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The film's opening and closing cast credits differ slightly in order. Suddenly, Last Summer was one of the two one-act plays by Tenneessee Williams that opened off-Broadway under the title Garden District. The other one-act play was entitled Something Unspoken. Williams' play was more explicit in dealing with "Sebastian's" homosexuality and his cannibalistic death. In a May 25, 1959 letter from PCA head Geoffrey Shurlock to producer Sam Spiegel, contained in the film's file in the MPAA/PCA Collection at the AMPAS Library, Shurlock told Spiegel that due to the homosexuality of the leading character, the explicit cannibalism and the blasphemous attitude toward God voiced by Sebastian and his mother, the film would be denied a seal of approval. In that letter, Shurlock suggested taking the finished picture to the appeals board for approval. Spiegel responded by saying that the homosexual "pays for his sins with his life," that all references to cannibalism would be eliminated (in the film, the word "devour" replaces references to cannibalism), and that no offense should be taken on religious grounds because the mother and son are "obviously psychopaths." Although the PCA file does not contain any specific references to the nature of the cuts, a November 1959 New York Times article noted that Spiegel deleted unspecified scenes to win code approval, eliminating all explicit mention of homosexuality and cannibalism. Approval was finally granted after the matter was brought before the MPAA Code Review Board. According to a December 1959 Hollywood Reporter news item, the National Catholic Legion of Decency criticized the MPAA for approving the film on the grounds that it involved "perversion."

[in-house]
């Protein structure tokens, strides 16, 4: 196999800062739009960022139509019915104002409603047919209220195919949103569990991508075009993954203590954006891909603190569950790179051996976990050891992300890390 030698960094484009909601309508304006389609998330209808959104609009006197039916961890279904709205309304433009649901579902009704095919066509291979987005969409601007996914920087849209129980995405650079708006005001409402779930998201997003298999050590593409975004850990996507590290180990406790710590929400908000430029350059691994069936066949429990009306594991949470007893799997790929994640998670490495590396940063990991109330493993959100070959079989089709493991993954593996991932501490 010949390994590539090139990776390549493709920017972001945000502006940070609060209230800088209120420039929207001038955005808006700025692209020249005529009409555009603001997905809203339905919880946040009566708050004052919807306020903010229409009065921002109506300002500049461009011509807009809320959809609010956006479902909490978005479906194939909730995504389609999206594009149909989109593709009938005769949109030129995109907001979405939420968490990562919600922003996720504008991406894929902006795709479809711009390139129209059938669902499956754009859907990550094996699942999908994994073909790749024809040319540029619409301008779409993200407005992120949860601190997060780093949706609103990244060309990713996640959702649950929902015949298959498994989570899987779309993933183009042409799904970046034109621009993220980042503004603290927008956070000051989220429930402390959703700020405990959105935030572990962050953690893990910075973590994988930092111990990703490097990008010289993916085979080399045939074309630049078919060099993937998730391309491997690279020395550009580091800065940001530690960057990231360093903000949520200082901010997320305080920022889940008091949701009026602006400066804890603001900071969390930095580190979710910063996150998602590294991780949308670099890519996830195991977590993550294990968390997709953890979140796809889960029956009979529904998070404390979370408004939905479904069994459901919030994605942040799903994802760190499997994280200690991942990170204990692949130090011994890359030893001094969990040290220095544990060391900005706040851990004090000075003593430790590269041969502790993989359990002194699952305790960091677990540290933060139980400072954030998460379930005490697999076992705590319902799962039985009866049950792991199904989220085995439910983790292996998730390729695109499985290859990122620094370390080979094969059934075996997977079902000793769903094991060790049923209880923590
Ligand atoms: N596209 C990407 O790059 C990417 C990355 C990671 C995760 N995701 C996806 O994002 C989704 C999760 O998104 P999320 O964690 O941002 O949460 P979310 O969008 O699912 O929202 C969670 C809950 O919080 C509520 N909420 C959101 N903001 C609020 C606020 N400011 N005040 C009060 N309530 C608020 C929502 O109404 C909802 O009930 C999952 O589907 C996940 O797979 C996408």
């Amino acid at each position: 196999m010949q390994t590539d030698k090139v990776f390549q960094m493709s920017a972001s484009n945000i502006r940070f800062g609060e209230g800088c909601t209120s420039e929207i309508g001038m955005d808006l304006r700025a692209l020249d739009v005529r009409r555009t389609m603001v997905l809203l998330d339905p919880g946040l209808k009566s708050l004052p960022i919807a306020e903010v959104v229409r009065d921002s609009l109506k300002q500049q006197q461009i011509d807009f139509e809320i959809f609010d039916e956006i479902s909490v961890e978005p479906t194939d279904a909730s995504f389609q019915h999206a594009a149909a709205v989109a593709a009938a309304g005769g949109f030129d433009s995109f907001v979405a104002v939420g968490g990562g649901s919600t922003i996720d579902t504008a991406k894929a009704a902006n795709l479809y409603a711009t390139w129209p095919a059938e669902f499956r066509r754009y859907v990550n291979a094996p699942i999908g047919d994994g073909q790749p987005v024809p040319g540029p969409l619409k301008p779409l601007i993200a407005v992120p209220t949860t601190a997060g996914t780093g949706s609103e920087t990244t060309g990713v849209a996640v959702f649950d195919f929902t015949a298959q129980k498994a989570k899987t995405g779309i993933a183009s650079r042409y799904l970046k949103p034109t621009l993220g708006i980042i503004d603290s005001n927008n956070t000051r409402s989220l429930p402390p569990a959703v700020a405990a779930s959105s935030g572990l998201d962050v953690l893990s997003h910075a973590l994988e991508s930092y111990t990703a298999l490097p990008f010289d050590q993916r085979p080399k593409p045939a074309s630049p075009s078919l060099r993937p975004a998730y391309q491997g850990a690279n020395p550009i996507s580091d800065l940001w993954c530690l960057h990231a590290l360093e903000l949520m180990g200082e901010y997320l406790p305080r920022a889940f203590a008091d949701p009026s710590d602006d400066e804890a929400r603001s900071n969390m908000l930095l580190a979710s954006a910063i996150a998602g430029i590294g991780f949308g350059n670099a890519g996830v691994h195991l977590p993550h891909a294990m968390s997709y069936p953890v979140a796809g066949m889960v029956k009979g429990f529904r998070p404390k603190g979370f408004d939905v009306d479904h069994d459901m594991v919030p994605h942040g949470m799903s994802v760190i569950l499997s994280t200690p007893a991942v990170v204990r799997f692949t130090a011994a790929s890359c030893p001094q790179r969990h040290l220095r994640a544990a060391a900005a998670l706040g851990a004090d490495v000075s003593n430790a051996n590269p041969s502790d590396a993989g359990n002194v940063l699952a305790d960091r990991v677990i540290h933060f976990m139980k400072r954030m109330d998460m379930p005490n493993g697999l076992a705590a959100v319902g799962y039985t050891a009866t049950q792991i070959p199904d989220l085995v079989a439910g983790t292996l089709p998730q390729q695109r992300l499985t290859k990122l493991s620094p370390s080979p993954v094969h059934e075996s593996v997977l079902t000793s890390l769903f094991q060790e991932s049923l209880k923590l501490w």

According to Hollywood Reporter news items, Vivien Leigh, who was initially to appear as "Mrs. Venable," bowed out of the production to star in a West End London revival of Henrik Ibsen's A Doll's House. Following Leigh's departure, Margaret Leighton was considered for the role. A May 1959 "Rambling Reporter" item in Hollywood Reporter states that producer Sam Spiegel planned to have Bobby Helpman play the role of Sebastian. In the film, Sebastian's image, photographed from the back, appears briefly as "Catherine" describes his death. Because his face is never shown, Helpman's appearance in the film cannot be confirmed. Although a March 1959 item noted that Steve Forrest was cast, he does not appear in the film. Although Hollywood Reporter news items add the following actors to the cast: Sandra White, Sheila Raynor, Rory McDermot, Brenda Dunrich, Roberta Woolley and Joseph Arthur, their appearance in the released film has not been confirmed. Modern sources add Jake Wright Assistant Director to the crew, but the extent of his participation in the film has not been determined.
According to a December 1959 Hollywood Reporter news item, location filming was done along the Costa Brava in Spain. A 1960 article in The Daily Mail noted that the village pictured in the film was the village of Bagur in Catalonia, Spain. The Hollywood Reporter item noted that all references indicating that the film was shot in Spain were deleted at the behest of the Spanish government, which objected to the depiction of local youths devouring a man.
The film was nominated for the following Academy Awards: Katharine Hepburn and Elizabeth Taylor were both nominated for Best Actress, and the film was also nominated for Best Art Direction-Set Decoration. According to modern sources, Hepburn did not get along with director Joseph L. Mankiewicz. Hepburn objected to Mankiewicz's treatment of Montgomery Clift, who was suffering from alcoholic depression at the time of the production. She also objected to her washed-out appearance in her final scene, which was created by the director's insistence that she be shot in a harsh light without the benefit of makeup. Modern sources add that in a letter to Williams, contained in a collection of his unpublished letters sent to the playwright, Hepburn wrote that at the end of the production, she spit on the floor to express her contempt for the "botching of his play."
In 1992, Columbia Pictures Television remade Williams' play as a television movie, directed by Richard Eyre and starring Maggie Smith, Rob Lowe and Natasha Richardson.